Coalfield Development Corporation

Roxy Todd/ WVPB

This week we meet the next person we’ll be following in our Struggle to Stay series. 37-year-old Crystal Snyder is a single mother of two, who says she wants to stay in West Virginia, where her family has lived for several generations. But being a single mom in West Virginia is challenging for her, and sometimes she worries whether raising two kids in this state is good for their health. 

Roxy Todd

20-year-old Colt Brogan always found it easy to make fairly good grades in school. As a kid, he’d dreamed of being an architect. But that changed. Around the time when he was a junior in high school, Colt decided college wasn’t for him.

“It felt too unpredictable. I thought, dealing drugs is safer than going to college. That’s the God’s honest truth,” says Colt.

Rebecca Kiger

Can a photograph help a community grow? One photographer is shedding some light on ongoing efforts in a region looking for some new ways to sustain itself.

Last month the Coalfield Development Corporation and Solar Holler announced they would expand an already existing partnership to help transition miners from coal jobs into a new industry. The announcement meant a new training facility at West Edge in the Westmoreland neighborhood of Huntington, but will work with laid off miners throughout the state’s southern coalfields.

West Edge Solar
Clark Davis / WV Public Broadcasting

The Coalfield Development Corporation took another step Wednesday in the advancement of a solar institute.

At the West Edge Factory in the Westmoreland neighborhood of Huntington, the Coalfield Development Corporation has a solar training program that teaches former coal miners and others how to install solar panels as a possible career path.

Clark Davis

A West Virginia group that helps retrain coal miners who were laid off is receiving an $800,000 federal grant.

U.S. Sens. Joe Manchin and Shelley Moore Capito announced the grant Thursday for the Coalfield Development Corporation's factory in Wayne.

Job Training Graduation Held at West Edge

Jun 22, 2016
Coalfield Graduation
Clark Davis / West Virginia Public Broadcasting

The Coalfield Development Corporation hosted its first graduation of the job training program, Reclaim Appalachia.

The two-year Reclaim Appalachia program provides training in environmental service jobs such as asbestos and lead abatement, mold remediation and meth-lab cleanup as well as offering classes on how to install solar power panels. 

Saws Edge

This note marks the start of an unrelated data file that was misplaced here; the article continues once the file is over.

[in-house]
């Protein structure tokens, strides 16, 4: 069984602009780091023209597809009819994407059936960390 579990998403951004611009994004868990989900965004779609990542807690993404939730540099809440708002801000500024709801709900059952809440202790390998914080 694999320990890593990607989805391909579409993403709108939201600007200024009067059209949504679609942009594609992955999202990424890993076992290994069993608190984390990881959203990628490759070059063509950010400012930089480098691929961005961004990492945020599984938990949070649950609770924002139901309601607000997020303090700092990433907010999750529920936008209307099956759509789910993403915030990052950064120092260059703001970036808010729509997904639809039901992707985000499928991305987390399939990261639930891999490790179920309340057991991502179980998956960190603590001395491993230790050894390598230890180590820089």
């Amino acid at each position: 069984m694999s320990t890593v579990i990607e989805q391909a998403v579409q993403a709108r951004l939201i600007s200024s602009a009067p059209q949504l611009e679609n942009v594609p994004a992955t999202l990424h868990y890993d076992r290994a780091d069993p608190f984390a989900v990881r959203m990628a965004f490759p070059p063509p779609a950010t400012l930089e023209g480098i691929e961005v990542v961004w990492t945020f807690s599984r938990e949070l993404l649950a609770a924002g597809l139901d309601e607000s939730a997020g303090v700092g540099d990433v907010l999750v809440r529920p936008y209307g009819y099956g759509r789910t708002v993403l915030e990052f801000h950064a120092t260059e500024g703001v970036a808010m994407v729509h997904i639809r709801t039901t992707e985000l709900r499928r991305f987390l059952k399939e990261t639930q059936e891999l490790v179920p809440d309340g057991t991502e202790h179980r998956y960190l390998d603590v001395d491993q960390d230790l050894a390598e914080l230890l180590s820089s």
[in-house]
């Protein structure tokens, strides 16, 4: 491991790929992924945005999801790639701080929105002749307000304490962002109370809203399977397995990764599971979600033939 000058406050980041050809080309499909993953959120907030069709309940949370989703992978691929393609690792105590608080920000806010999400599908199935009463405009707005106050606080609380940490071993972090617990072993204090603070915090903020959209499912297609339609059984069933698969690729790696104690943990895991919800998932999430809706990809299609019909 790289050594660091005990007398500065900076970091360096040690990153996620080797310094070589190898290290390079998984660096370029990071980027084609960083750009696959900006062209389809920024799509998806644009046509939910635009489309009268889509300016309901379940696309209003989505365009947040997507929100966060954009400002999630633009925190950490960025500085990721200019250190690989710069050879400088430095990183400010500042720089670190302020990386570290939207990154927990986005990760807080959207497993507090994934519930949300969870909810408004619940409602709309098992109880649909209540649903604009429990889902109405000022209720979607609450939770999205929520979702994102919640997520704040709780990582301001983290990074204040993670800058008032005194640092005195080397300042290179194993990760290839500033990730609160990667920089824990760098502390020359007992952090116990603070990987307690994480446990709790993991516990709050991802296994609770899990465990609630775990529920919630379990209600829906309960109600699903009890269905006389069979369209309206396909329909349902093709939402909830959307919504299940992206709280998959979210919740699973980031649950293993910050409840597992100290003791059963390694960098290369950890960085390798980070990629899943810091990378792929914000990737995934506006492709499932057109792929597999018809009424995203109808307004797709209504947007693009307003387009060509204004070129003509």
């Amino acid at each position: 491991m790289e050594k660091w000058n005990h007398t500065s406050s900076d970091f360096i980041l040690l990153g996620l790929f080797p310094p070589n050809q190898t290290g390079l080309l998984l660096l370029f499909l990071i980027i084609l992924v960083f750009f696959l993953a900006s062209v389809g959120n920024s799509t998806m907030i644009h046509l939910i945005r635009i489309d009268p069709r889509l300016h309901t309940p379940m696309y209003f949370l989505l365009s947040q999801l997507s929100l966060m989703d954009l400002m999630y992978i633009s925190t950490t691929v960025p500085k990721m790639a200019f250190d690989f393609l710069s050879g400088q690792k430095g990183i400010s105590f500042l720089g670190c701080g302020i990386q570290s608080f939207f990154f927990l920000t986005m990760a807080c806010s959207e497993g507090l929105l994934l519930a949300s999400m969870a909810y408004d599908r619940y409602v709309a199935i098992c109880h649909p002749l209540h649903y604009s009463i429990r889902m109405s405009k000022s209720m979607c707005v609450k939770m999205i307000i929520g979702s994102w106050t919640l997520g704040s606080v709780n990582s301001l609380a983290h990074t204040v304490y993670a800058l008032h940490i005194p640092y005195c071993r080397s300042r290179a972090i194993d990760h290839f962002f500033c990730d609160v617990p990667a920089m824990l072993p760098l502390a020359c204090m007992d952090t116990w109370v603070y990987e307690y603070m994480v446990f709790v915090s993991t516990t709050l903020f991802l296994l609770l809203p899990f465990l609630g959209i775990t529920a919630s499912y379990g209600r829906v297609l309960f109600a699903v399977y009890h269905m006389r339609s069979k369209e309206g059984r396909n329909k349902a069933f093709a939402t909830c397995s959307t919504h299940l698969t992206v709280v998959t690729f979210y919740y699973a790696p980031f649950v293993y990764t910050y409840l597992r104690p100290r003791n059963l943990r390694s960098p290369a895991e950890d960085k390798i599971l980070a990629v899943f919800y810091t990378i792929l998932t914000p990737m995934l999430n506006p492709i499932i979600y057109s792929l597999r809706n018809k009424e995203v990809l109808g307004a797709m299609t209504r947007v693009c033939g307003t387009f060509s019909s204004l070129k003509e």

Clark Davis / WV Public Broadcasting

Since acquiring the old Corbin Factory building in Westmoreland in the summer of 2014, the Coalfield Development Corporation has turned the building, now called West Edge, into a hub of training and opportunity. West Edge has developed a woodworking workshop that’s slowly cutting into the areas unemployment numbers. 

Glen Wilson is a former marine corps veteran from Wayne.

A Homestead Act for Appalachia

May 22, 2016
Appalachian Trail
e-wv, The West Virginia Encyclopedia / Kathleen Mallow-Sager

Appalachia, especially its coal mining region, is experiencing a revived bit of attention as shuttered mines, a rise in income inequality and longstanding poverty received flashes of concern from both Hillary Clinton and Donald Trump. 

Asbestos Abatement
Magnus Manske / Wikimedia Commons

Despite a recent drop in West Virginia’s unemployment rate, many of the state’s industries continue to see a decline in jobs. One company is using federal grant money to help improve the lives of those who have found themselves out of work in the southwestern part of the state.

Brian Spence is from Wayne, West Virginia. He’s one of many people who were laid off from the Rockspring mine in May He said it was time to find something else. 

Clark Davis

A nonprofit organization and Marshall University are teaming up to provide training in environmental remediation jobs.

The Coalfield Development Corporation and the university's Center for Environmental, Geotechnical and Applied Sciences announced the two-year initiative Monday.

Clark Davis

A local factory that’s been vacant for more than ten years could be the next step in making Huntington the go-to place for artists in the state.

The Coalfield Development Corporation hopes a new idea can lead to a great outcome. They’ve purchased the former Corbin garment factory property in Westmoreland, a neighborhood just inside Huntington’s city limits in the west end of town. The Wayne County Economic Development Authority sold them the property for $110,000 in an effort to spark development in the area.